The Grand Budapest Hotel tells the story of the titular hotel’s concierge through the eyes of his lobby boy. We have a Russian nesting doll format for the story within a story within a story structure, but the main narrative is told through the eyes of the lobby boy from his old age as the rich owner of the hotel (I’m not giving anything away here... you’ll know this much within the first 10 minutes of the movie). Anderson uses shifting aspect ratios to differentiate between the “narrative stacks”, with most of the movie being screened in a 1.33:1 aspect ratio, and it works pretty well, with the shifts from one ratio to another being mostly noticeable on purely a subconscious level once he’s done it a couple of times.
The performances, as you would expect, are astonishing. Ralph Fiennes has finally got my attention and possibly respect as an actor and he is an absolutely joy to watch in this as a slightly camp womaniser who appreciates the finer things in life. His lobby boy, played by relative newcomer Tony Revolori, is an absolute wonder and, as I said, this is all the norm in a film directed by Mr. Wes Anderson. And, honestly, Tilda Swinton's old age make-up is absolutely amazing. I rarely find “ageing” make up in any way convincing but this time it’s really impressive. I didn’t at first realise I wasn’t watching an 80-something actress unknown to me.
And Willem Dafoe’s caricature of an evil henchman is at once thoroughly sinister and over-the-top funny. It’s not got the depth of the role which Dafoe played for Anderson in The Life Aquatic, but it’s not supposed to. Conversely, Edward Norton’s character is really just an extension, albeit in a different profession, of the character he plays in the wonderful Anderson movie Moonrise Kingdom (reviewed here). And it’s just as poe-faced and funny.
But don’t get me started on Harvey Kietel. You may find yourself bursting out with laughter just at his appearance in this one. He's always so good in this stuff.
And then there’s the music.
Wes Anderson tends to employ a lot of “found” needle-drop style music in his films, although this is often supported at times with an actual composed score to give certain moments the kind of unity which music can easily create to glue different parts of a movie together with a leitmotif or atmospheric approach. Mark Mothersbaugh’s music for The Life Aquatic, for example, utilises a melody in different orchestrations... from something that deliberately sounds like it’s being played on a cheap, 1980s Cassio synthesiser through to a full-blooded action cue representation of the theme... to bring together the elements as a unified “Team Zissou” force within the film. Similarly, a more subtle but similarly progressive set of orchestrations is employed by the always brilliant Alexandre Desplat with his “Heroic Weather” theme in Anderson’s Moonrise Kingdom, to further enhance the sense of unity and harmony with the various characters.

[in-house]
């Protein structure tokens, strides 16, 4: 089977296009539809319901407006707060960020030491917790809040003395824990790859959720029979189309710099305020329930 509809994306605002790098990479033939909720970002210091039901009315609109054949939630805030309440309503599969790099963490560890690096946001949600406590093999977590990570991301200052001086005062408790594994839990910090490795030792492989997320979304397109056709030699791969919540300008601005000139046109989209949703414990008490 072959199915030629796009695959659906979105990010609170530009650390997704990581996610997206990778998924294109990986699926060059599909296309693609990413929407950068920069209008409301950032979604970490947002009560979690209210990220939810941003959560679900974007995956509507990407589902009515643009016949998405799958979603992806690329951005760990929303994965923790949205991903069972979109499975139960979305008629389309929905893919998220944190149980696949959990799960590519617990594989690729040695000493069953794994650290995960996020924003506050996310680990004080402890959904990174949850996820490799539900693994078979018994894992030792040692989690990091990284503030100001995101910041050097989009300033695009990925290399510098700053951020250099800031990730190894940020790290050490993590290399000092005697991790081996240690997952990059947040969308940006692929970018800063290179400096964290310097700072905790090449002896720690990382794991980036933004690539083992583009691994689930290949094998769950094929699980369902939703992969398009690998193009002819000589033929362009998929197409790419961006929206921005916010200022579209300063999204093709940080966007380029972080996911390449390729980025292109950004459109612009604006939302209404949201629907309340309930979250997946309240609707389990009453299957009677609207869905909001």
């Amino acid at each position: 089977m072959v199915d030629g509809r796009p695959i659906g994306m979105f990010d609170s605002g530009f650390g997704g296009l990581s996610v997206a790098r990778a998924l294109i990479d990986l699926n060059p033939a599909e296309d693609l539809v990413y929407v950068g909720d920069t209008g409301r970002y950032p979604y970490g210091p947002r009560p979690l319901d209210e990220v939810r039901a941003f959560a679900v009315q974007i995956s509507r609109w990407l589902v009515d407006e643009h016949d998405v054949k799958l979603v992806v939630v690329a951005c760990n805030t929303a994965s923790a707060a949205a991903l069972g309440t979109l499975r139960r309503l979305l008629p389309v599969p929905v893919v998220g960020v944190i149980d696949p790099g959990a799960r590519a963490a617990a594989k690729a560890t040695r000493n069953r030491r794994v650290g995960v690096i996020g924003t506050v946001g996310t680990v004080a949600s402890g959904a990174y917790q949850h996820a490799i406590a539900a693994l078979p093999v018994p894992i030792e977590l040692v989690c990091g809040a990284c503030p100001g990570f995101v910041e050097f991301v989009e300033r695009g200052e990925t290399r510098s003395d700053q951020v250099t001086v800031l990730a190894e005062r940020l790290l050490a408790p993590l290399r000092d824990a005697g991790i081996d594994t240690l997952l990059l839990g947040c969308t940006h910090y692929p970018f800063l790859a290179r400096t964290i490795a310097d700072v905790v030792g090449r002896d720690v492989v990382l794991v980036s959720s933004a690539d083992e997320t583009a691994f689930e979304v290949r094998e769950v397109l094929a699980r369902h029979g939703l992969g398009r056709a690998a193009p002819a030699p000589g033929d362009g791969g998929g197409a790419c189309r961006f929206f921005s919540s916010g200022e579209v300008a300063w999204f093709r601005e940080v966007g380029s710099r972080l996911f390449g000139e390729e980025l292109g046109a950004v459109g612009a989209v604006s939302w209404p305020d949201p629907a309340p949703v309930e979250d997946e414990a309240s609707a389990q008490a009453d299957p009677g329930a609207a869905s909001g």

In The Grand Budapest Hotel, Anderson pretty much throws the needle-drop element, cat-like (no don’t ask), out of the window and instead has hired Desplat to provide a full score and, while it does tonally go through a needledrop like quality in terms of the style in places, it finally feels like an Anderson film has a full and cohesive musical direction and, given that it’s composed by Desplat, of course, it’s an absolutely marvellous piece of scoring. The CD should hopefully be arriving through my door for a closer listen sometime this week, I hope.
And that’s about it. I could go on and on about how wonderful a movie this is but I think you’ve probably got the idea by now... at least if you’ve read this far. What I will add though, is this...
I’ve seen most of this director’s work now and I would rank this movie as fourth within his oeuvre. But it’s an absolutely brilliant and joyful experience and I plan on seeing this movie several times more in my life. I may rank it fourth in his movies but it’s fourth out of four absolute masterpieces he’s made. If that isn’t enough of a recommendation for you to rush out and see this truly splendid artefact of cinematic wonder then I don’t know what is. Run, don’t walk*, to your nearest cinema and see this fabulous creation for yourself.
*Please note, this writer takes no responsibility for any accidents, injury or death resulting in the investment of this advice.